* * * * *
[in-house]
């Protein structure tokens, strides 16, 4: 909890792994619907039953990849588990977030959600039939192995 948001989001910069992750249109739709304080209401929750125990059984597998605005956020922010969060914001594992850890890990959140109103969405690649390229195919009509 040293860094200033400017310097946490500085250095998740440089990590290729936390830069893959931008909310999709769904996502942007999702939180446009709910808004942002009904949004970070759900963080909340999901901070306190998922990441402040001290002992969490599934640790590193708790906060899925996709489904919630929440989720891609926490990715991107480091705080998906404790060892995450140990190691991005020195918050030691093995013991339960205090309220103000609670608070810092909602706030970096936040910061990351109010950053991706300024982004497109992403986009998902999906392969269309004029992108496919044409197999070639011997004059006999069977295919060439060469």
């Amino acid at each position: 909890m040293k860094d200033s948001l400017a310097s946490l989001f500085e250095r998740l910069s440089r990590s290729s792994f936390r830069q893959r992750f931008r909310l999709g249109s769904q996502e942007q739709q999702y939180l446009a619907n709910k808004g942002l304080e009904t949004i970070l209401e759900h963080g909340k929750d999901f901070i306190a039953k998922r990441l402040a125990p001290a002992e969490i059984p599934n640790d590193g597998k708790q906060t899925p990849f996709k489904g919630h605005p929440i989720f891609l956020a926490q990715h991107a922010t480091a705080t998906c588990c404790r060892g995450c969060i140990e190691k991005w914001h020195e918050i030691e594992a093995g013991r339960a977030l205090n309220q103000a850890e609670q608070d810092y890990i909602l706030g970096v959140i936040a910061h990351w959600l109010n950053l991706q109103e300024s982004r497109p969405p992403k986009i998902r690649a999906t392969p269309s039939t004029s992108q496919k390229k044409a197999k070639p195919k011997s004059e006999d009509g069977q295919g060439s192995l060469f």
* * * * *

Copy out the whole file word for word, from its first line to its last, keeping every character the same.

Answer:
[in-house]
């Protein structure tokens, strides 16, 4: 909890792994619907039953990849588990977030959600039939192995 948001989001910069992750249109739709304080209401929750125990059984597998605005956020922010969060914001594992850890890990959140109103969405690649390229195919009509 040293860094200033400017310097946490500085250095998740440089990590290729936390830069893959931008909310999709769904996502942007999702939180446009709910808004942002009904949004970070759900963080909340999901901070306190998922990441402040001290002992969490599934640790590193708790906060899925996709489904919630929440989720891609926490990715991107480091705080998906404790060892995450140990190691991005020195918050030691093995013991339960205090309220103000609670608070810092909602706030970096936040910061990351109010950053991706300024982004497109992403986009998902999906392969269309004029992108496919044409197999070639011997004059006999069977295919060439060469």
């Amino acid at each position: 909890m040293k860094d200033s948001l400017a310097s946490l989001f500085e250095r998740l910069s440089r990590s290729s792994f936390r830069q893959r992750f931008r909310l999709g249109s769904q996502e942007q739709q999702y939180l446009a619907n709910k808004g942002l304080e009904t949004i970070l209401e759900h963080g909340k929750d999901f901070i306190a039953k998922r990441l402040a125990p001290a002992e969490i059984p599934n640790d590193g597998k708790q906060t899925p990849f996709k489904g919630h605005p929440i989720f891609l956020a926490q990715h991107a922010t480091a705080t998906c588990c404790r060892g995450c969060i140990e190691k991005w914001h020195e918050i030691e594992a093995g013991r339960a977030l205090n309220q103000a850890e609670q608070d810092y890990i909602l706030g970096v959140i936040a910061h990351w959600l109010n950053l991706q109103e300024s982004r497109p969405p992403k986009i998902r690649a999906t392969p269309s039939t004029s992108q496919k390229k044409a197999k070639p195919k011997s004059e006999d009509g069977q295919g060439s192995l060469f």